Benchmark's Guide for Audio Playback using Mac
A Simple Guide to Configure Your Mac for Optimal Audio Quality


Set the correct sample-rate and set word-length to 24 bit

These are set in the ’Audio MIDI Setup' control interface, which is in the 'Utilities' folder:

(Applications -> Utilities -> Audio MIDI Setup).

In the drop-down menu titled "Properties for:", select the output device which you are using

Under "Audio Output", the "Format" should be set to the appropriate sample rate and '2ch - 24 bit’.

For iTunes versions earlier then 7, we recommend setting the sample rate to match the sample rate of the media (music) being played

For iTunes versions later then 7, we recommend setting the sample rate to the highest sample rate that your device is capable of

For iTunes versions later then 7, iTunes must be launched after the sample rate is set in AudioMIDI. Any sample rate changes made in AudioMIDI while iTunes is open will not change the sample rate of iTunes until iTunes is re-launched. Consequently, it will cause CoreAudio to sample-rate convert the audio coming from iTunes. The result of CoreAudio sample-rate conversion is significant distortion.

Set iTunes volume to "Full"

Volume settings below "full" may cause severe distortion, especially on version 6 and earlier.

The volume controls in iTunes versions 7.X and 8.X will not cause significant distortion. The user should not hesitate to use the volume control in iTunes v7.x and 8.X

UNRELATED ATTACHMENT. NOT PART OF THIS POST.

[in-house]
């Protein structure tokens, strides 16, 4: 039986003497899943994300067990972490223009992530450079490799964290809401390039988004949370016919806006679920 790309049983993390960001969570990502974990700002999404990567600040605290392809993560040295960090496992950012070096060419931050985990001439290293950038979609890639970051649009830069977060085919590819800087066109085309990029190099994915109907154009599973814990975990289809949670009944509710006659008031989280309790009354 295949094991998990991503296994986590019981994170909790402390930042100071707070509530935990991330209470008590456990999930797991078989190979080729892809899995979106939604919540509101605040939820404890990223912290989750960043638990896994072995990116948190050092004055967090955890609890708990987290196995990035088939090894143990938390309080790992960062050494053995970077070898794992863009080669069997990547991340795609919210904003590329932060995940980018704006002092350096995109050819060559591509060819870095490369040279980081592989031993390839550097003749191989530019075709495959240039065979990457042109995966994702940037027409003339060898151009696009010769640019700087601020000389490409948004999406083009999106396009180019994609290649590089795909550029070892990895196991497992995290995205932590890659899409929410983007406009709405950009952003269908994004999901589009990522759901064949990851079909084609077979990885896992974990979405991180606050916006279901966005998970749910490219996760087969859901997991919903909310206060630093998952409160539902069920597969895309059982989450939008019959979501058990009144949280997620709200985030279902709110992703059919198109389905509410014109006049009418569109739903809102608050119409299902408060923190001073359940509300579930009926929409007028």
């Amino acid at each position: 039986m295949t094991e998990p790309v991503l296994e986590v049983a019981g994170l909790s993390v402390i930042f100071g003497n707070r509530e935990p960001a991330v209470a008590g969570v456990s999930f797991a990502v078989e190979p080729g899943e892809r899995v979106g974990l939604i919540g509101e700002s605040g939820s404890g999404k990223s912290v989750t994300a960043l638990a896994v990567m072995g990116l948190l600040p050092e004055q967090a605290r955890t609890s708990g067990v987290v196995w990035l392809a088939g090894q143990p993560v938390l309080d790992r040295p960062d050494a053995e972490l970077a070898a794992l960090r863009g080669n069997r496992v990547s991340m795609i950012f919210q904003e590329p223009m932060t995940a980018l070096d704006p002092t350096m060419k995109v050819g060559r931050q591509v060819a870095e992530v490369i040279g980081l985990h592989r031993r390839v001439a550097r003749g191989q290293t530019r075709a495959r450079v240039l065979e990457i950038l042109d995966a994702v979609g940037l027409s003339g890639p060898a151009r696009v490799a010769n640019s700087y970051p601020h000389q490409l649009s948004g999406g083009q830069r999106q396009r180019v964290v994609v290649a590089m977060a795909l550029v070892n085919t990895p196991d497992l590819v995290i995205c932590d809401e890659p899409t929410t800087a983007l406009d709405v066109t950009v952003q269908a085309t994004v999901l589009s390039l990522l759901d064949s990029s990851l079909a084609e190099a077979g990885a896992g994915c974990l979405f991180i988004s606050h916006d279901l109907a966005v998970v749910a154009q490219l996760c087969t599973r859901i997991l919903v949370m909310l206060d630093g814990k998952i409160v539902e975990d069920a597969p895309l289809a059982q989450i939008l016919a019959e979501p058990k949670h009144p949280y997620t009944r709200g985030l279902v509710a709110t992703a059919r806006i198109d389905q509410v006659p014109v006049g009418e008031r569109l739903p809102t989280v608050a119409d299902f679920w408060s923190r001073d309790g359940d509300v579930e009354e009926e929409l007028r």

This does not refer to the track-specific "Volume Adjustment" settings found in the "Get Info" menu. The "Volume Adjustment" setting should always be set to "None" for all tracks.

Read more about how digital volume controls affects audio

Bypass all audio DSP and plug-ins (EQ and any other audio 'enhancer')

For iTunes, disable 'Sound Enhancer' and 'Sound Check'

These settings can be found in iTunes by going to:


How to play FLAC files in iTunes


This article describes the process of creating an 'Aggregate Device' with the Audio MIDI Setup utility in Mac OS X computers.

Creating an aggregate device is a way to group multiple audio interfaces into one virtual device so that an audio application can speak to a single, solitary virtual audio interface.

Certain audio software cannot interface to multiple audio device drivers. In these cases, it is necessary to create an aggregate device if you wish to use multiple interfaces. For example, interfacing with Logic simultaneously via a device using optical and another device using USB requires an aggregate device to be created encompassing these two devices. This new group of devices appears as a single aggregate device to the audio application.

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